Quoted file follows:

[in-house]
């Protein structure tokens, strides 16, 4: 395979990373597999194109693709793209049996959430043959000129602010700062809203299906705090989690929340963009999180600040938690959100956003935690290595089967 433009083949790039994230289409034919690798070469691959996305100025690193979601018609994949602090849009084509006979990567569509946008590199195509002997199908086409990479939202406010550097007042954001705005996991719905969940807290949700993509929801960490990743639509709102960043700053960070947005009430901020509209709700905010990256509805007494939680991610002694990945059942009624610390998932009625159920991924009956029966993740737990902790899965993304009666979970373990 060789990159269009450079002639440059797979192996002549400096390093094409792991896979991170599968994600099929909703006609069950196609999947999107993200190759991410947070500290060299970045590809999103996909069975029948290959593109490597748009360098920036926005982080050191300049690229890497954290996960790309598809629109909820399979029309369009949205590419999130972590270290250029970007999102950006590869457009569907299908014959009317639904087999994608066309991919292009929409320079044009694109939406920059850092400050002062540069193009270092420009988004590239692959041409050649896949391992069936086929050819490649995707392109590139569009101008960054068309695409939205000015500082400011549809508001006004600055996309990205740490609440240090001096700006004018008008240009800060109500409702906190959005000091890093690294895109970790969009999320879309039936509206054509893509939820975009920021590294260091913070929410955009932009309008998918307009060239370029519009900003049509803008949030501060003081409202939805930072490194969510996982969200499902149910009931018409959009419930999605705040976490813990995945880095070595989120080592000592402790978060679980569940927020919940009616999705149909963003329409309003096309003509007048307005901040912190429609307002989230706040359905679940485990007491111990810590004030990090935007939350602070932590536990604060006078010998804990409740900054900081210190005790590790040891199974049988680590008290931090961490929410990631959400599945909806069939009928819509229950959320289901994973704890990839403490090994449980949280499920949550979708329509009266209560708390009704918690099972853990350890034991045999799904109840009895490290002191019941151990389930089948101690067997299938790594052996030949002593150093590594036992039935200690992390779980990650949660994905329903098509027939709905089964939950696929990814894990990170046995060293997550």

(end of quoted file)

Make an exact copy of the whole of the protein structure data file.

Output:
[in-house]
């Protein structure tokens, strides 16, 4: 395979990373597999194109693709793209049996959430043959000129602010700062809203299906705090989690929340963009999180600040938690959100956003935690290595089967 433009083949790039994230289409034919690798070469691959996305100025690193979601018609994949602090849009084509006979990567569509946008590199195509002997199908086409990479939202406010550097007042954001705005996991719905969940807290949700993509929801960490990743639509709102960043700053960070947005009430901020509209709700905010990256509805007494939680991610002694990945059942009624610390998932009625159920991924009956029966993740737990902790899965993304009666979970373990 060789990159269009450079002639440059797979192996002549400096390093094409792991896979991170599968994600099929909703006609069950196609999947999107993200190759991410947070500290060299970045590809999103996909069975029948290959593109490597748009360098920036926005982080050191300049690229890497954290996960790309598809629109909820399979029309369009949205590419999130972590270290250029970007999102950006590869457009569907299908014959009317639904087999994608066309991919292009929409320079044009694109939406920059850092400050002062540069193009270092420009988004590239692959041409050649896949391992069936086929050819490649995707392109590139569009101008960054068309695409939205000015500082400011549809508001006004600055996309990205740490609440240090001096700006004018008008240009800060109500409702906190959005000091890093690294895109970790969009999320879309039936509206054509893509939820975009920021590294260091913070929410955009932009309008998918307009060239370029519009900003049509803008949030501060003081409202939805930072490194969510996982969200499902149910009931018409959009419930999605705040976490813990995945880095070595989120080592000592402790978060679980569940927020919940009616999705149909963003329409309003096309003509007048307005901040912190429609307002989230706040359905679940485990007491111990810590004030990090935007939350602070932590536990604060006078010998804990409740900054900081210190005790590790040891199974049988680590008290931090961490929410990631959400599945909806069939009928819509229950959320289901994973704890990839403490090994449980949280499920949550979708329509009266209560708390009704918690099972853990350890034991045999799904109840009895490290002191019941151990389930089948101690067997299938790594052996030949002593150093590594036992039935200690992390779980990650949660994905329903098509027939709905089964939950696929990814894990990170046995060293997550």